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Rick Hershey Art Rates 2018
by Richard W. [Verified Purchaser] Date Added: 12/04/2018 02:33:58

It's very convenient having a list of rates and examples like this, I wish more artists would do the same.



Rating:
[5 of 5 Stars!]
Rick Hershey Art Rates 2018
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5th Edition Horror
by Thilo G. [Featured Reviewer] Date Added: 11/23/2018 04:45:58

An Endzeitgeist.com review

This massive toolkit clocks in at 132 pages, 1 page front cover, 1 page editorial, 1 page ToC, 1 page SRD, 1 page back cover, leaving us with 127 pages of content, so let’s take a look!

This review was requested to be moved up in my queue by one of my patreons, and winter’s always been the season for horror for me, so I was more than happy to oblige!

Now, as you can glean from the sheer page-count, going into the usual level of detail for this book would bloat the review beyond any immediate usefulness. Hence, I will instead attempt to take an approach focusing on broad strokes.

First things first: I’m a sucker for horror and dark fantasy; I am exceedingly well-read regarding horror-literature, and RPG-supplements. This, alas, makes me a pretty critical fellow regarding supplements such as this, which purport to provide the necessary toolkit to play a proper horror game with an engine that is not necessarily made for it. As an aside: Neither 5e nor Pathfinder or similar games with a relatively high PC-power-level are made for horror games, but it is very much possible to use them as such, courtesy of the modularity of the systems. Such games may not be particularly adept at depicting purist Cthulhu-horror akin to what Call of Cthulhu does; instead, these systems excel at providing the frame-work for campaigns wherein the PCs are the lone, the mad and driven, those that dare peak beyond the veil and face the horrors lurking just out of sight, that battle these overwhelming foes.

As such, and I have written on that subject matter rather extensively, the first thing that is important to drive home, would be the tone and how the players and GMs approach the game. I likened this to a contract of sorts: Players are expected to not attempt to “win” the game and instead focus upon developing the atmosphere and experience; similarly, GMs are expected not to abuse the pretense of a horror game to engage in a power-trip and kill off PCs just for the heck of it or to make a point.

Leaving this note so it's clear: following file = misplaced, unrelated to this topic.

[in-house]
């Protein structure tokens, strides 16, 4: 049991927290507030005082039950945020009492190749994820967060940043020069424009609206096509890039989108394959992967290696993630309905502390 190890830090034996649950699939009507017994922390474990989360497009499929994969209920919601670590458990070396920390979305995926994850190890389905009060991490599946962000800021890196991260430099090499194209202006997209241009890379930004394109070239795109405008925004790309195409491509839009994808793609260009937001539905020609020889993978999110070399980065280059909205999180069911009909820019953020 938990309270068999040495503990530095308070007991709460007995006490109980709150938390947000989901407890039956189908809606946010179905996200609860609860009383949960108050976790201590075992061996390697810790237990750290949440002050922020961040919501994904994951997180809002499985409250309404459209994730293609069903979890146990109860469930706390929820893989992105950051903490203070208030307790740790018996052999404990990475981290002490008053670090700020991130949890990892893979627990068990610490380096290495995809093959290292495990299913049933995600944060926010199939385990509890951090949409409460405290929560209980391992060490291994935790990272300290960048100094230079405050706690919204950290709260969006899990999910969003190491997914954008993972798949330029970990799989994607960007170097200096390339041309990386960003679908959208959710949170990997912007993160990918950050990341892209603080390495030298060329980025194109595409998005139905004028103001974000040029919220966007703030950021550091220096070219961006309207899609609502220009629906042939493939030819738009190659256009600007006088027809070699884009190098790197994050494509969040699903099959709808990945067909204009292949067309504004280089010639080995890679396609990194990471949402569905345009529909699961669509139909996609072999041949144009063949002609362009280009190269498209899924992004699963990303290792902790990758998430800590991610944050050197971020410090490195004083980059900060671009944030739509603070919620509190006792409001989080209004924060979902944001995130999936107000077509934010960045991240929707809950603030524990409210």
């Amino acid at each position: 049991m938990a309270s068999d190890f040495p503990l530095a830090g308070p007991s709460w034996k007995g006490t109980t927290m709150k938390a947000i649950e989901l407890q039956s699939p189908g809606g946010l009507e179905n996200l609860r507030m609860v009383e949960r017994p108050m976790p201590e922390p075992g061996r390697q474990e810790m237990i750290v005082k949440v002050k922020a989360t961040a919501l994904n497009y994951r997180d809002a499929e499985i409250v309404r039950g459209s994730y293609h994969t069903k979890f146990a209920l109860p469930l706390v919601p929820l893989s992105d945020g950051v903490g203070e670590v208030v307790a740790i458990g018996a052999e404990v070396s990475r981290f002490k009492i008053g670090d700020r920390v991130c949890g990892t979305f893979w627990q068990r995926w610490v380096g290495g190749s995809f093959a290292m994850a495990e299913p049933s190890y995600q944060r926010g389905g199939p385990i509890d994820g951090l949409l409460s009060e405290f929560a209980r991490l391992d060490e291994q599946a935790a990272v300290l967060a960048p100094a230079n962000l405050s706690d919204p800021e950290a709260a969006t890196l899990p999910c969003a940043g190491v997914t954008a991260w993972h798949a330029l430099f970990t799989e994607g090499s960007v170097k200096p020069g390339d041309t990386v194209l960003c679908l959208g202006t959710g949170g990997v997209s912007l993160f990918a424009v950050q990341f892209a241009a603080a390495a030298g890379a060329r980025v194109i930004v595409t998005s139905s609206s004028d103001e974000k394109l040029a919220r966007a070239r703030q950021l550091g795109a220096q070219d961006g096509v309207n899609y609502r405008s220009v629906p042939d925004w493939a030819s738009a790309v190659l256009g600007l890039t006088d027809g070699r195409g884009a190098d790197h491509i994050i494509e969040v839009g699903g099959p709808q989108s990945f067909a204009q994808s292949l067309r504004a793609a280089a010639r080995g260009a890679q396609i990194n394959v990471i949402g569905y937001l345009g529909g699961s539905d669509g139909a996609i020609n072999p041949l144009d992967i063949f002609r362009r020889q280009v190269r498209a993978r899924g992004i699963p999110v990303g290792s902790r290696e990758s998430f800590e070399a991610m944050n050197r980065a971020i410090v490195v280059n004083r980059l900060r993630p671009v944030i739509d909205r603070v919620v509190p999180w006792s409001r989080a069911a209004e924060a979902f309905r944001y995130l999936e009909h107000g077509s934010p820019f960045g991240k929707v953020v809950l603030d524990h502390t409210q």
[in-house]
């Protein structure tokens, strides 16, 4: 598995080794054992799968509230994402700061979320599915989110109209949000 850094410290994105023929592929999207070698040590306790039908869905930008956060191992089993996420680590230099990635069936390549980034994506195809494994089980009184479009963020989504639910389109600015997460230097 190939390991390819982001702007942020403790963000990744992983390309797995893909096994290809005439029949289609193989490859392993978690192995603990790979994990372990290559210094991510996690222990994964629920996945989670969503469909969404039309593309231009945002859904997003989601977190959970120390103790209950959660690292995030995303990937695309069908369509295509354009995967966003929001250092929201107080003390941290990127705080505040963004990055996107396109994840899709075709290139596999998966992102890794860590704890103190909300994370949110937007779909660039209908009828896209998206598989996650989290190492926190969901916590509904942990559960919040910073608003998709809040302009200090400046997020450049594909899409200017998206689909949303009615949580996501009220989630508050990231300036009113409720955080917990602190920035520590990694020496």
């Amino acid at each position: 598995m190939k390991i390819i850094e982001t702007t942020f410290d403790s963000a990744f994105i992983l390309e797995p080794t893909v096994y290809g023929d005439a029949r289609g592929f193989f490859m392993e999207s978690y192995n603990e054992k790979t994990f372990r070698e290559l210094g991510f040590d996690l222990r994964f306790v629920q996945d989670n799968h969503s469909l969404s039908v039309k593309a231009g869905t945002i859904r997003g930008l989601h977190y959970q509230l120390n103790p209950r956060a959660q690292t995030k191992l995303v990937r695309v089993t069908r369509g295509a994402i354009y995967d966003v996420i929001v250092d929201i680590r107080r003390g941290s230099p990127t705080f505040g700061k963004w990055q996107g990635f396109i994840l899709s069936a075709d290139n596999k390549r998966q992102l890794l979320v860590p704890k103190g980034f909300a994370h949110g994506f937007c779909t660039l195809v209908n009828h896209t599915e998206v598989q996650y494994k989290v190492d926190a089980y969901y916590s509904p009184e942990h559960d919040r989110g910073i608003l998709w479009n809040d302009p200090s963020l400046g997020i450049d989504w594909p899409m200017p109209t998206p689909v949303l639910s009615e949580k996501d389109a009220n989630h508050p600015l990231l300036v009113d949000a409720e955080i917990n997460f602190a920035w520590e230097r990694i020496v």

This supplement does the first thing right by explaining how the tonal differences require different approaches by players and GMs alike and then, the book proceeds to explore different horror-subgenres and what they may or may not entail. This also discusses the role of creatures in horror and how they should be used – in short, the beginning of the book represents a well-reasoned and pretty comprehensive series of ideas that players and GMs alike should carefully read and contemplate. This eliminates one of the biggest hurdles that games dabbling in horror tend to experience, so kudos for the awareness!

The second chapter provides the new write-ups for races that fit the idea of a horror-campaign, and indeed, I was delighted to find that the races themselves, in power-levels, tend to gravitate towards the more conservative side of things, even when depicting the more monstrous side of things. What makes sense from a narrative point of view certainly can be found among the abilities in mechanical representations. Calibans, the catch-all term for the somewhat disfigured individuals, for example, get a feature that lets them, once per long-rest-interval end up at 1 hit point instead of below 0. The rules provided here, to further use this example, counterbalance their more powerful critical hits by imposing disadvantage on all Charisma-based checks. This is as well a place as any to note that, while for the most part, the editing and formatting is consistent and maintains functionality, there are quite a few instances where minor deviations can be found. A reference to an attribute that is not capitalized here, racial features that have their names bolded, but not italicized (at least this deviation is consistent throughout most of the chapter – excluding the wretched, which are properly formatted), a spell reference not italicized – there are a couple of these to be found. Thankfully, these usually do not impact the functionality of the respective rules-material within. Among the races, we can also find changelings, the graveborn risen from humanoid races (with variable racial heritages), ravenfolk, shadelings, were-kin…and aforementioned wretched, who are basically living constructs. Mechanically, graveborn and were-kin are probably the most interesting ones here, as the former provides different ability score adjustments for 5 different were-species, and it makes original heritage regarding race matter, which is a big plus. While the more horrific races tend to be slightly stronger than the less horrific ones, it should be noted that social stigma and the like can and should be much more pronounced within the contexts of a horror game. The graveborn’s template has a slightly confusing formatting glitch in the Ravenfolk heritage column of its table, which implies an ability to choose size, which RAW the Ravenfolk race does not have.